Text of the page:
Flood waters have receded to reveal nearly 200 flood-damaged homes in the Madison County city of Oneida.
As Oneida Fire Chief Gregg Myers, Madison County officials and area neighbors assess the severe damage caused by flash flooding in recent days, they anxiously wait for the city to be declared a disaster area so they can learn about specific assistance that will be made available to them.
Senator Chuck Schumer walked with officials through flood-ravaged neighborhoods to look at damage left in Oneida's evacuation zone flooded by the Oneida Creek, and inspected significant infrastructure issues caused by the rains.
Schumer says damages caused by the flooding meets FEMA's threshold for federal disaster. He expects Madison and Oneida counties to be declared a federal disaster area within the next couple of days. The formal declaration must come from the White House.
"The good news here is that FEMA will give as grants up to $32,000 to replace furniture and appliances that were lost. If your furnace is gone, to get a new furnace and if the structure of your building is gone," said Schumer.
Provided that declaration does come, FEMA personnel will come to Oneida to help neighbors make claims for disaster grants. Several families have already been told the rushing waters have cost them tens of thousands of dollars in damages. Some homes may even be considered total losses.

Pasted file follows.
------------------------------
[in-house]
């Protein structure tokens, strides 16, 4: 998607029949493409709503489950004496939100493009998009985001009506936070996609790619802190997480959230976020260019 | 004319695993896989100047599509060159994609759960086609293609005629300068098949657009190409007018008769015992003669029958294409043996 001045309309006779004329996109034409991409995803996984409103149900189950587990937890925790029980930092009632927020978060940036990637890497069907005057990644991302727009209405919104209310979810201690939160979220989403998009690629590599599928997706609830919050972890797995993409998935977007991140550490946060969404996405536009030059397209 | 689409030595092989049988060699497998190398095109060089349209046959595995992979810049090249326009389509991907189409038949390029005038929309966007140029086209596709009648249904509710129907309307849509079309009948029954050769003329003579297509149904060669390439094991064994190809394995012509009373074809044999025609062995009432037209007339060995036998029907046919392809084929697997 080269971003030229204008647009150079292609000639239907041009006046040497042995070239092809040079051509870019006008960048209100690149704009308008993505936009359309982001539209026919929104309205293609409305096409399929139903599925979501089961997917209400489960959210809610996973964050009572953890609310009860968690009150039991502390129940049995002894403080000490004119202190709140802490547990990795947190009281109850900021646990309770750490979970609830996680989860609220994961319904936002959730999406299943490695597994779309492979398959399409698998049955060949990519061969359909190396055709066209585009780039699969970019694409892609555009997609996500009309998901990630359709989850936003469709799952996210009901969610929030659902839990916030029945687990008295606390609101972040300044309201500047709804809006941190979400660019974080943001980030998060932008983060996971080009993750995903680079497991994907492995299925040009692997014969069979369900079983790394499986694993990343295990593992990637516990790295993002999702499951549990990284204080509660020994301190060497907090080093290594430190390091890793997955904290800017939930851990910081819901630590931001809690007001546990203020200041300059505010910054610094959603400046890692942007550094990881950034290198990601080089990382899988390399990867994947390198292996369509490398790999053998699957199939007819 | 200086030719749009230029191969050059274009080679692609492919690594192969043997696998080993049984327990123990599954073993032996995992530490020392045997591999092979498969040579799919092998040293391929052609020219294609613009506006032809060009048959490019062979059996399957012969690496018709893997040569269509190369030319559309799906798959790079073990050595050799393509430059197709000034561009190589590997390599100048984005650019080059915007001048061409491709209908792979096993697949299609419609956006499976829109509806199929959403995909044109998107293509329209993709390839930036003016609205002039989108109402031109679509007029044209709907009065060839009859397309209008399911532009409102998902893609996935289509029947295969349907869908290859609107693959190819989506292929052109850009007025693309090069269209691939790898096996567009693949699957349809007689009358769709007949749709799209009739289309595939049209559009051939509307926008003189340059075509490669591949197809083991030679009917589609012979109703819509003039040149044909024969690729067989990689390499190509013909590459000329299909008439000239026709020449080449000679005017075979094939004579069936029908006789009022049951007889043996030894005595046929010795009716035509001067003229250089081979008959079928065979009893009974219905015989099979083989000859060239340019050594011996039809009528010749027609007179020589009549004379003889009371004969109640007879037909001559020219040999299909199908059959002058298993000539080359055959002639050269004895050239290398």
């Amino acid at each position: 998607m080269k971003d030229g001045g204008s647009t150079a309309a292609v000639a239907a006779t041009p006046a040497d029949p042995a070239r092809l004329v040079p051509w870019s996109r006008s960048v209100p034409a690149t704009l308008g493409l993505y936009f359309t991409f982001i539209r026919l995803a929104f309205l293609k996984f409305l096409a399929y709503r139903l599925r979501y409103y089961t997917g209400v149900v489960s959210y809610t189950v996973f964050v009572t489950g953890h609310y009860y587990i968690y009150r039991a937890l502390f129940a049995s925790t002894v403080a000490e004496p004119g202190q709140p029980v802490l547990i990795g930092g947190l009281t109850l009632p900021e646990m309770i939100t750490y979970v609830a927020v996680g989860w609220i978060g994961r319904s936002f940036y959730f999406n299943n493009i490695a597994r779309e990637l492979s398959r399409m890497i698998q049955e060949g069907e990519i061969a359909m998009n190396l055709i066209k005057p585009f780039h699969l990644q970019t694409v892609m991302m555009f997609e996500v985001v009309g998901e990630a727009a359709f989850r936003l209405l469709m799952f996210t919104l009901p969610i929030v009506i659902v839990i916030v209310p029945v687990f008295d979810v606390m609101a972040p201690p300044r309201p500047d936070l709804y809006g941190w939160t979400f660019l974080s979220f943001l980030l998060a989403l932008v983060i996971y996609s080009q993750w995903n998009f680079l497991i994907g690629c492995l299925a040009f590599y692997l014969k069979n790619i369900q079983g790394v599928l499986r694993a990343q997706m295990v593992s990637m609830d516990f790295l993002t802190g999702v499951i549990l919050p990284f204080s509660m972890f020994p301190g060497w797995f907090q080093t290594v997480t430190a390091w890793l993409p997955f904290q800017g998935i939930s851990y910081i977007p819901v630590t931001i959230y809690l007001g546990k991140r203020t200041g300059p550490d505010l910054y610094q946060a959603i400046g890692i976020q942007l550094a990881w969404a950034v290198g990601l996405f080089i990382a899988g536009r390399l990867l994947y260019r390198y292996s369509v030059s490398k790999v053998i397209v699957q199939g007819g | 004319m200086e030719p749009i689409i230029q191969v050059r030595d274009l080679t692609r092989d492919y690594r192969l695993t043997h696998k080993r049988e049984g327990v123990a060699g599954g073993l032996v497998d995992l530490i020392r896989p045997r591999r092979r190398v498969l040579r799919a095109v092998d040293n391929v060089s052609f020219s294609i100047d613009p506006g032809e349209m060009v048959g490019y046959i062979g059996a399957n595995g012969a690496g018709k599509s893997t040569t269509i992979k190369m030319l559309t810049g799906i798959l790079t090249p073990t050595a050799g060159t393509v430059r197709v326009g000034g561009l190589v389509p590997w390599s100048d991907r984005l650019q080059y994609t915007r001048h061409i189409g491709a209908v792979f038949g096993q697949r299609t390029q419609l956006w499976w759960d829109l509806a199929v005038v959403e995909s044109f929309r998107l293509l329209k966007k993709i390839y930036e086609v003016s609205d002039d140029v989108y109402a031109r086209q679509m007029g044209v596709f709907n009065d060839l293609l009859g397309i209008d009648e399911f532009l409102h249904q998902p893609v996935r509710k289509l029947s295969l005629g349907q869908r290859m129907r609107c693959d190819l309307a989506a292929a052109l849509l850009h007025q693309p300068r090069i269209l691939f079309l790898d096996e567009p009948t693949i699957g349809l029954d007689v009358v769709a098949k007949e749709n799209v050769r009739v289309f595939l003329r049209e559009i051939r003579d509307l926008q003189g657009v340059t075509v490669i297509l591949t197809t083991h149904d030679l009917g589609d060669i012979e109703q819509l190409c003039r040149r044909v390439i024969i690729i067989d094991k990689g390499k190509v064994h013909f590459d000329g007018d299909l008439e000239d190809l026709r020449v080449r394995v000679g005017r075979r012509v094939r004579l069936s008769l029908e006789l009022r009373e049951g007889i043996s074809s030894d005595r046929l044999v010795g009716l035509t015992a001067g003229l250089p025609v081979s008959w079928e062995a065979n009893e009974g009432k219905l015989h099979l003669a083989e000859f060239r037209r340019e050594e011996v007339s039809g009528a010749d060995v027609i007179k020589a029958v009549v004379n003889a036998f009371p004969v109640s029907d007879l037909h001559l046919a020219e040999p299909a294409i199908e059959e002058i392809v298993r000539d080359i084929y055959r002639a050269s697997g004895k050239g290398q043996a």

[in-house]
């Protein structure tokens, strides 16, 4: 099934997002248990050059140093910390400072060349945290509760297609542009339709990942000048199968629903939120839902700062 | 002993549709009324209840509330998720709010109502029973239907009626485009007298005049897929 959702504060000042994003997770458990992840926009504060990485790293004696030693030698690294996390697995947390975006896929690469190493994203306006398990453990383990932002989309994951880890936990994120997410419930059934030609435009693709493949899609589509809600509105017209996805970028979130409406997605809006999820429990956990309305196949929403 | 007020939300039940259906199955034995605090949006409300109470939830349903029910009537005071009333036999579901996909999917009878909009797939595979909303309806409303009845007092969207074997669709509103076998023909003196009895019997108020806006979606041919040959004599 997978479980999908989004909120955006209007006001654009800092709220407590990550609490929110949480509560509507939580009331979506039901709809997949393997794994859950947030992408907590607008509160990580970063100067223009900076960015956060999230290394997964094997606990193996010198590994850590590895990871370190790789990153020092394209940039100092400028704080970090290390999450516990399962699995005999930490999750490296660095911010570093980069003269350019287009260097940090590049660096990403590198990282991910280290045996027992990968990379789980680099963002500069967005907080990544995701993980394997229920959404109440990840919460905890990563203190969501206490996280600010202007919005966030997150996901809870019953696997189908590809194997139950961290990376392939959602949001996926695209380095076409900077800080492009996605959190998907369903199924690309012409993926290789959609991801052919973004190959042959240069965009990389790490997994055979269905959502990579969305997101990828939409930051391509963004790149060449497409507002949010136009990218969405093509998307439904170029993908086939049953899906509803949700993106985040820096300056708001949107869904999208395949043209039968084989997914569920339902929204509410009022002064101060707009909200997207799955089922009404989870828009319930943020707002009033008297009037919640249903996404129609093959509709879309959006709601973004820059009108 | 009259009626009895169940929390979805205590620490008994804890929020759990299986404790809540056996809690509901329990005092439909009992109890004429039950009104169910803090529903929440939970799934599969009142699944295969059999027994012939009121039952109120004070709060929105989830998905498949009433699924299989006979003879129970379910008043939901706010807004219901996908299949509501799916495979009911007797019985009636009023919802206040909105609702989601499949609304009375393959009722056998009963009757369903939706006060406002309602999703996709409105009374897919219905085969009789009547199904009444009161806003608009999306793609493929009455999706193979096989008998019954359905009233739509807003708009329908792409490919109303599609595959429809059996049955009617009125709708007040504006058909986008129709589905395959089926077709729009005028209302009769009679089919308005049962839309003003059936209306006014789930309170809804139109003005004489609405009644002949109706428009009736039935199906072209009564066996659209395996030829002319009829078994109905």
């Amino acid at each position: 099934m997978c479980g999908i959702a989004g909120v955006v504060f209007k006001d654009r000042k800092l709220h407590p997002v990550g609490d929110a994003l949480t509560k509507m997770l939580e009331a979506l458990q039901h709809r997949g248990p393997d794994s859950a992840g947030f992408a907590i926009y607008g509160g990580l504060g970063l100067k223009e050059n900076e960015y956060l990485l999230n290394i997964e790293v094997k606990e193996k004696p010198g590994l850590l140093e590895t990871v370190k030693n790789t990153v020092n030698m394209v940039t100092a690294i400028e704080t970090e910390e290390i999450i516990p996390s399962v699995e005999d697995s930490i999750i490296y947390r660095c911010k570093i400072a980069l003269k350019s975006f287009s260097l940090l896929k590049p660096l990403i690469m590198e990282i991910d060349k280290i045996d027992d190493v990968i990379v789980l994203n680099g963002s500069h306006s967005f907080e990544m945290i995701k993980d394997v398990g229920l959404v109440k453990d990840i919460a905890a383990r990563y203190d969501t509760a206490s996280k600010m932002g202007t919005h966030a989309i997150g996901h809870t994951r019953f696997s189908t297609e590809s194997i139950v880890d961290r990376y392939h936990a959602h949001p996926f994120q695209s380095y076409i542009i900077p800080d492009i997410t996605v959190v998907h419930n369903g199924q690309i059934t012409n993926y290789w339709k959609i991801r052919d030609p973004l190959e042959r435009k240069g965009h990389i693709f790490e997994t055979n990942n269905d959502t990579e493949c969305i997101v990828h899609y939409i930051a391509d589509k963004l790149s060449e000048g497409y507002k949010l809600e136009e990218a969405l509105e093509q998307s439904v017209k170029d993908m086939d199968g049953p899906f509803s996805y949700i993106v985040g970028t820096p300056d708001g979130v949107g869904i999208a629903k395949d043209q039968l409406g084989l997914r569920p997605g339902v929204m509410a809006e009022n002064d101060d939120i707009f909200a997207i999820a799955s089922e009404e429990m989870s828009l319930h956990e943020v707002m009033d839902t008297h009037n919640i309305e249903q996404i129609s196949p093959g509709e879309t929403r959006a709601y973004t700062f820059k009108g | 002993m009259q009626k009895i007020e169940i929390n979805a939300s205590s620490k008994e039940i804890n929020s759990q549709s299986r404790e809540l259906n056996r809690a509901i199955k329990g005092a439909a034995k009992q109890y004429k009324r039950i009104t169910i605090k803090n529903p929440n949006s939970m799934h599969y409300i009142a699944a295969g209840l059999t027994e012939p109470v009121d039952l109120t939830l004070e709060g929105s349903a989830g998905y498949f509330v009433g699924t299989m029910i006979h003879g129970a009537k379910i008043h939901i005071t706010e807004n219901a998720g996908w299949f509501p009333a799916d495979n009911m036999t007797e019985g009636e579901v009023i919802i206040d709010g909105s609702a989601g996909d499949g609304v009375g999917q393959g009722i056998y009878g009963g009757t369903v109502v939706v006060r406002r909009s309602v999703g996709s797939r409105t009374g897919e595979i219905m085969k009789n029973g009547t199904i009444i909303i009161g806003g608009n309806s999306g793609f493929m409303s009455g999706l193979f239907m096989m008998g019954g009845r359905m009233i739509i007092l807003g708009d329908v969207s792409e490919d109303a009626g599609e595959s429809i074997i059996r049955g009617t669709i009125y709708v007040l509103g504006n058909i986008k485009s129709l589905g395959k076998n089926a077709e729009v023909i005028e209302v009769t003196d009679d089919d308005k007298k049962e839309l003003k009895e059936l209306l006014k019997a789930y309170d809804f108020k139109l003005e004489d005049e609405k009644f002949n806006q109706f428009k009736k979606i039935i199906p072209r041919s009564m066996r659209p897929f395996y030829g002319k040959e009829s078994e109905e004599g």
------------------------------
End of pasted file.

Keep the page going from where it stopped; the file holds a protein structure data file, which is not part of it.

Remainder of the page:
Schumer and Madison County officials recommend people keep receipts, photographs and any documentation they may have - these items will all help neighbors get reimbursed from FEMA when the time comes.
"Take a picture of the stuff piled in front of your house before the sanitation people pick it up. If you need emergency equipment, let's say you had to buy a generator - keep a receipt," said Schumer.
Gene and Robin Farr had 62 inches of water inside their home. Their insurance adjuster told them the house could be a total loss and it could be seven months to a year before they can move back in. Gene is hoping the president will declare the area a disaster site soon so he can meet with FEMA and get specific answers about aid that is available.
"We know what our flood insurance limit is but we also know it's not going cover contents that they've taken out there - and how we're going to recover from that disaster," said Farr.